Sir Patrick Vallance, former UK government’s chief scientific adviser, has expressed regret for using the phrase “herd immunity” during an early media interview about Covid. He stated that the term was misunderstood to imply a wish to allow the virus to spread unchecked through the population. In a written statement to the Covid inquiry, Vallance explained that he was attempting to explain a technically difficult concept of how infections reduce their impact and eventually stop, but did so in a rather poor way.
The term “herd immunity” became a buzzword ahead of the lockdown measures introduced in 2020, leading many to interpret it as official policy to deliberately allow the infection to spread in order to boost natural immunity among the population. However, Vallance clarified that he was not suggesting or advocating for such a strategy. He emphasized that it was not government policy and not the advice given by him or the Sage scientific advisory panel.
During the inquiry, Prof Sir Chris Whitty, England’s chief medical officer, also acknowledged that the response to the threat from the virus was initially too slow. Whitty stated that decisions on measures like lockdown were ultimately ministerial decisions, highlighting a systemic slowness in responding to natural threats. He argued that if similar warnings were given for a terrorist attack, the response would have been different.
Whitty raised concerns about the differential treatment of hard geopolitical threats compared to natural threats or hazards. He emphasized the need for collective consideration of this issue to improve future responses. He clarified that the institutional failures were not a result of the leadership of Boris Johnson or other individuals.
In summary, Vallance expressed regret for the misunderstanding caused by his use of the term “herd immunity,” clarifying that it was not government policy. Whitty acknowledged the initial slowness in responding to the virus and highlighted the differential treatment of natural threats. The inquiry provides an opportunity to learn from these experiences and improve future pandemic responses.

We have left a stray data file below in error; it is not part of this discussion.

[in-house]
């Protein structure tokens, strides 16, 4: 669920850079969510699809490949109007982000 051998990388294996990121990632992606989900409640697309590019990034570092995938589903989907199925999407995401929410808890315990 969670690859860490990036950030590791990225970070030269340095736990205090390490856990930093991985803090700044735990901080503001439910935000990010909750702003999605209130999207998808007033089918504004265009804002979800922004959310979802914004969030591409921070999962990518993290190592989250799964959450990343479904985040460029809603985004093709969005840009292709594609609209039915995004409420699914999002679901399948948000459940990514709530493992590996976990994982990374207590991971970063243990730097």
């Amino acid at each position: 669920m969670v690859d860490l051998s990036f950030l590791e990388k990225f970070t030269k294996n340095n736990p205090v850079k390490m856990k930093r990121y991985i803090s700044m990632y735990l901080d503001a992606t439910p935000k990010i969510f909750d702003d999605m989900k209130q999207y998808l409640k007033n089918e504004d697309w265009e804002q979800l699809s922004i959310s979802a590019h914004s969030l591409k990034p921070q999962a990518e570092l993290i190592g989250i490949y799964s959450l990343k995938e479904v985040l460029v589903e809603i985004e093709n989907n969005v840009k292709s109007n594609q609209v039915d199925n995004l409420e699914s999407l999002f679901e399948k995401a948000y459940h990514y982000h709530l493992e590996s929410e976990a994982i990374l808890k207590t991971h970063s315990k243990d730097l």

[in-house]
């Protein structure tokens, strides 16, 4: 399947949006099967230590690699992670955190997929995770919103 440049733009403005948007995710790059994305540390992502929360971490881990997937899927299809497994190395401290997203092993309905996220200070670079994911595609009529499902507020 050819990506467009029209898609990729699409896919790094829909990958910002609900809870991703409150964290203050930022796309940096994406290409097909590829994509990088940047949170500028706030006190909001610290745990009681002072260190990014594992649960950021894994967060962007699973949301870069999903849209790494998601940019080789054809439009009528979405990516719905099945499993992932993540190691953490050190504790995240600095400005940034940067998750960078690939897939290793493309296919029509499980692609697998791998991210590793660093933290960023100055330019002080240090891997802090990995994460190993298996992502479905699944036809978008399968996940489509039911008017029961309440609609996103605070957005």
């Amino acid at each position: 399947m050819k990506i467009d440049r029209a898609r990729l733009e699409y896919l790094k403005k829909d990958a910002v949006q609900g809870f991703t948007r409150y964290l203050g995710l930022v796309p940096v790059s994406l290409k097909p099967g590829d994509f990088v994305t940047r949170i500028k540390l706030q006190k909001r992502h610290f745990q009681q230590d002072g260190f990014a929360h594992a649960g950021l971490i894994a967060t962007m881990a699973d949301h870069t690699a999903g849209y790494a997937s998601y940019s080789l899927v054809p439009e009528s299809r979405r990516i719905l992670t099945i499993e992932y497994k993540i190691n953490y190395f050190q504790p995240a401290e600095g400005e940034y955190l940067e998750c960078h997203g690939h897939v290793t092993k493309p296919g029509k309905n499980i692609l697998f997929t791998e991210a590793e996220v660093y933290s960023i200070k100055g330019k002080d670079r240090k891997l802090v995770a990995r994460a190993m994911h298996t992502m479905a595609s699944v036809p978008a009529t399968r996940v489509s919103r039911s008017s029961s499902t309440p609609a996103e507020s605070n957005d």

What is herd immunity?
Herd immunity, also known as population immunity, refers to a situation where a significant portion of the population becomes immune to a contagious disease, either through vaccination or prior infection. This reduces the spread of the disease and offers indirect protection to those who are not immune.
What were the concerns raised about the term “herd immunity”?
The term “herd immunity” was criticized for being misunderstood as a strategy to deliberately allow the virus to spread unchecked. Many interpreted it as official policy to prioritize natural immunity over implementing effective non-pharmaceutical interventions.
What were the acknowledgments made during the inquiry?
Sir Patrick Vallance expressed regret for using the term “herd immunity” and clarifying that it was not government policy. Prof Sir Chris Whitty acknowledged the initial slowness in responding to the virus and raised concerns about the differential treatment of natural threats compared to geopolitical threats.